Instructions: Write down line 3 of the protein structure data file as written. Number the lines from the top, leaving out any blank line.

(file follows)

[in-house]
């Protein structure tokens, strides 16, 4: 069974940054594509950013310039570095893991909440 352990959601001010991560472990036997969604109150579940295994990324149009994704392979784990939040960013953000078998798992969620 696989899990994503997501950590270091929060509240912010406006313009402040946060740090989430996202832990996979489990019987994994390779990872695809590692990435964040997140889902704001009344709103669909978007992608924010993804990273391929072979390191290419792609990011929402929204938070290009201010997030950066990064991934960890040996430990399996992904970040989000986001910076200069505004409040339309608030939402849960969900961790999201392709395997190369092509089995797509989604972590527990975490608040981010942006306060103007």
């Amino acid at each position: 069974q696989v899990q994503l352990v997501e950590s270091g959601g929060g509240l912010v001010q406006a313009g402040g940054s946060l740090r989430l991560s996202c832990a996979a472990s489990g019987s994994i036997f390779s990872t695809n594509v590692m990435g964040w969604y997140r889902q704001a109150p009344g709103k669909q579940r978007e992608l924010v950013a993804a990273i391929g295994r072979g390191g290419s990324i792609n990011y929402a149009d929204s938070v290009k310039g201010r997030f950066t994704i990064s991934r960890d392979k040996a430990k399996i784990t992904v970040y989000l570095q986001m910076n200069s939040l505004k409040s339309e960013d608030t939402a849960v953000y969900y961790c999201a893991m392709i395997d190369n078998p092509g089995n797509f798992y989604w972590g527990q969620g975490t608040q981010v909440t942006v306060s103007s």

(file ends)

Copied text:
């Amino acid at each position: 069974q696989v899990q994503l352990v997501e950590s270091g959601g929060g509240l912010v001010q406006a313009g402040g940054s946060l740090r989430l991560s996202c832990a996979a472990s489990g019987s994994i036997f390779s990872t695809n594509v590692m990435g964040w969604y997140r889902q704001a109150p009344g709103k669909q579940r978007e992608l924010v950013a993804a990273i391929g295994r072979g390191g290419s990324i792609n990011y929402a149009d929204s938070v290009k310039g201010r997030f950066t994704i990064s991934r960890d392979k040996a430990k399996i784990t992904v970040y989000l570095q986001m910076n200069s939040l505004k409040s339309e960013d608030t939402a849960v953000y969900y961790c999201a893991m392709i395997d190369n078998p092509g089995n797509f798992y989604w972590g527990q969620g975490t608040q981010v909440t942006v306060s103007s």